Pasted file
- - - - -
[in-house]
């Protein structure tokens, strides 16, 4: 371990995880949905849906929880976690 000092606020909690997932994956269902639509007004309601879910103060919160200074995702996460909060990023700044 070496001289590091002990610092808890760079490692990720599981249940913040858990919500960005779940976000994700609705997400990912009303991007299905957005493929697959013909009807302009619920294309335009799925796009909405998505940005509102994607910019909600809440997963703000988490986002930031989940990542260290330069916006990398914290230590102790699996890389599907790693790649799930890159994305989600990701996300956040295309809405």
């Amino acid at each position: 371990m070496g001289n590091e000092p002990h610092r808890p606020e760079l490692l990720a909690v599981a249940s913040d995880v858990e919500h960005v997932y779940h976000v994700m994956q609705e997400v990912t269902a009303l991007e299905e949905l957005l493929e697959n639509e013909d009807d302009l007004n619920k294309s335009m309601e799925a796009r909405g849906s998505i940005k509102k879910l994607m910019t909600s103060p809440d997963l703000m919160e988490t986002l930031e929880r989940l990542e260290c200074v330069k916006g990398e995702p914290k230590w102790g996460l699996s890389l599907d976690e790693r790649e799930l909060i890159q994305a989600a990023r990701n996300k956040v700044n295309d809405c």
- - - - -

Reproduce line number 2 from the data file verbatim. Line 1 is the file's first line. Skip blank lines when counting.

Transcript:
């Protein structure tokens, strides 16, 4: 371990995880949905849906929880976690 000092606020909690997932994956269902639509007004309601879910103060919160200074995702996460909060990023700044 070496001289590091002990610092808890760079490692990720599981249940913040858990919500960005779940976000994700609705997400990912009303991007299905957005493929697959013909009807302009619920294309335009799925796009909405998505940005509102994607910019909600809440997963703000988490986002930031989940990542260290330069916006990398914290230590102790699996890389599907790693790649799930890159994305989600990701996300956040295309809405």